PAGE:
“How do you prefer to receive information?”
This approach requires listening, both to what the individuals say as well as what is unspoken. Virgin Group CEO Richard Branson noted that the best communicators are also great listeners.
To communicate effectively from relationship to relationship and situation to situation, you must understand the communication needs of others.
3. Exercise Precision and Care
A recent engagement underscored for me the importance of exercising care when communicating.
On a recent trip to Ohio, I decided to meet up with an old friend to go for a walk. As we strolled through the soccer park, my friend gently announced that he had something to talk about, he was upset with me. His introduction to the problem allowed me to mentally shift gears and prepare for the conversation.
Shortly after introducing the shift in conversation, my friend asked me why I didn’t invite him to the launch party for my business. He lives in Ohio and I live in the D.C. area.
I explained that the event snuck up on me, and I only started planning the invite list three weeks before the event. Due to the last-minute nature of the gathering, I opted to invite people in the DMV area versus my friends from outside the area – I didn’t want to be disrespectful by asking them to travel on such short notice.
I also noted that I didn’t want to be disappointed if he and others declined to come to the event. So I played it safe in terms of inviting people who were local.
In the moment, I felt the conversation went very well. I also checked in with my friend a few days after our walk, affirmed my appreciation for his willingness to communicate his upset and our ability to work through it.
The way this conversation unfolded exemplified effective communication. My friend approached me with grace and vulnerability. He approached me with a level of curiosity that didn’t put me on my heels — I was able to really listen to what he was saying, apologize for how my decision impacted him and vow that going forward, I would always ask rather than making decisions for him and others.
Our relationship is intact, and I now have information that will help me become a better friend to him and others.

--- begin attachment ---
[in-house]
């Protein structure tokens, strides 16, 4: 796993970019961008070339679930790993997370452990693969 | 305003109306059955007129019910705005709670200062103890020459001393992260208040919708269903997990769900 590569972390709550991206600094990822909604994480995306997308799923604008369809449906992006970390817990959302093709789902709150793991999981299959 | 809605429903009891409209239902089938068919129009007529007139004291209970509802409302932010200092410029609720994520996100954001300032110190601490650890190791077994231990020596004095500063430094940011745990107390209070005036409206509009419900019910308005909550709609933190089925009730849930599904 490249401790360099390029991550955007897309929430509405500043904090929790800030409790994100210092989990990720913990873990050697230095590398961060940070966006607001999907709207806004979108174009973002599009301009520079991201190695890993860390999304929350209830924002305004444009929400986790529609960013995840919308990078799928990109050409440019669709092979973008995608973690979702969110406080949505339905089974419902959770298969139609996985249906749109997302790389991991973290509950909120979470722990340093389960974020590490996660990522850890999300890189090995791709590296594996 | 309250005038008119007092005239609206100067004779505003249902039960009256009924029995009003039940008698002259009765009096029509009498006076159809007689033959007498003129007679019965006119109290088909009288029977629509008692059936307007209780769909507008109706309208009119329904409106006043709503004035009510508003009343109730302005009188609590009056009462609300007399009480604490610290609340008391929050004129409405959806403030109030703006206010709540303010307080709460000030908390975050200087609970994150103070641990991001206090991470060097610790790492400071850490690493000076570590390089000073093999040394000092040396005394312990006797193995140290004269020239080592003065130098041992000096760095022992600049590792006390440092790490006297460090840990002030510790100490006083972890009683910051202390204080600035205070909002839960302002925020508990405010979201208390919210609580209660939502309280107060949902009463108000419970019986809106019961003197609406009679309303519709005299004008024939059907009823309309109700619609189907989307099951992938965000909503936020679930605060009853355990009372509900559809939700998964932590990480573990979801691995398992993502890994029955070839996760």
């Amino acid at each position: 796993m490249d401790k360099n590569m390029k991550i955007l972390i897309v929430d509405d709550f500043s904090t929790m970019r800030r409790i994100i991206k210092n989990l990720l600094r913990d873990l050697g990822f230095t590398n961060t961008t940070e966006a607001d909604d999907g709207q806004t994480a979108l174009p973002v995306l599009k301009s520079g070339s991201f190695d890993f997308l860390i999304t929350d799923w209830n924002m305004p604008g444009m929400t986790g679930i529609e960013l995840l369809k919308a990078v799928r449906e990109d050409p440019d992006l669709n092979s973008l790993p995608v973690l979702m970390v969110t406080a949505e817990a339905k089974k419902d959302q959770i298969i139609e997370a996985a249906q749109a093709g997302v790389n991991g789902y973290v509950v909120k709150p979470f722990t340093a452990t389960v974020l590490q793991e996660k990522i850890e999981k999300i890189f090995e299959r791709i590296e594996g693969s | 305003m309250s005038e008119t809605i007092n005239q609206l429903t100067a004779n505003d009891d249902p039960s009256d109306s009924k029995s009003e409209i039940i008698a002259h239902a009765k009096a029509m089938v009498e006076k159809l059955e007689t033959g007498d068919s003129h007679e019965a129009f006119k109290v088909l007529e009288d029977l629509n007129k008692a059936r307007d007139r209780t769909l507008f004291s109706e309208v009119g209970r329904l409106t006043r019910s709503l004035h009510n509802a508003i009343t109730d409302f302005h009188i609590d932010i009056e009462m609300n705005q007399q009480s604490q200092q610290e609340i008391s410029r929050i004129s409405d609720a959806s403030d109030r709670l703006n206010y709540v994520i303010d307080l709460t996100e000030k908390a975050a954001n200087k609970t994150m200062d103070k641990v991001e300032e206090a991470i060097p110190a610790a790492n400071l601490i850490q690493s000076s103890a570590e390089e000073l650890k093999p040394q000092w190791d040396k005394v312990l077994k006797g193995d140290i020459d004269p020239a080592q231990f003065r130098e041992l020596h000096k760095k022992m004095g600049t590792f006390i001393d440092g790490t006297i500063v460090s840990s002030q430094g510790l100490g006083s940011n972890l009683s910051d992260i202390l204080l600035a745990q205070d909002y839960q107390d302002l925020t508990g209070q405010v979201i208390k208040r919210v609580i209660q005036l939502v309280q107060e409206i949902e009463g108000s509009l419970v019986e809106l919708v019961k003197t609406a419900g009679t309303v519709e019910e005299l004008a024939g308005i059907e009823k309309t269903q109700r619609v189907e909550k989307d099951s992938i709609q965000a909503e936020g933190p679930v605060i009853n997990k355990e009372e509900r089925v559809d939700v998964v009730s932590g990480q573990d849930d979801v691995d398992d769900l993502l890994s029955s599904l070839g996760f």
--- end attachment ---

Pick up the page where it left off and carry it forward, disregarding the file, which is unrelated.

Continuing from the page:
4. Be Mindful of Delivery, Timing and Messenger
Communicating effectively also requires thinking through the delivery of the message one intends to communicate as well as the appropriate time for the discussion.
In an Entrepreneur.com column, VIP Contributor Deep Patel, noted that persons interested in communicating well need to master the art of timing. Patel noted,
“Great comedians, like all great communicators, are able to feel out their audience to determine when to move on to a new topic or when to reiterate an idea.”
Communicating effectively also requires thoughtfulness about the messenger. A person prone to dramatic, angry outbursts should never be called upon to deliver constructive feedback, especially to people whom they do not know. The immediate aftermath of a mass shooting is not the ideal time to talk about the importance of the Second Amendment rights.
Like everyone else, I must work to ensure my communication is layered with precision and care.
It requires precision because words must be carefully tailored to the person with whom you are speaking.
It requires intentionality because before one communicates, one should think about the audience and what the audience needs in order to hear your message the way you intended it to be communicated.
It requires active listening which is about hearing verbal and nonverbal messages.
Even though we may be right in what we say, how we say it could derail the impact of the message and the other parties’ ability to hear the message.
Communicating with care is also about saying things that the people in our life need to hear and doing so with love.
The Bottom Line
When I left the meeting with my dear friend, I wondered if I was replicating or modeling this level of openness and transparency in the rest of my relationships.
I was intrigued and appreciative. He’d clearly thought about what he wanted to say to me, picked the appropriate time to share his feedback and then delivered it with care. He hit the ball out of the park and I’m hopeful we all do the same.
More Articles About Effective Communication
- Conflict Management Styles for Effective Communication at Work
- 13 Best Communication Books for Stronger Social Skills & Relationships
- How to Master Effective Communication Skills at Work and Home
- 7 Most Important Communication Techniques to Master in the Workplace
Featured photo credit: Kenan Buhic via unsplash.com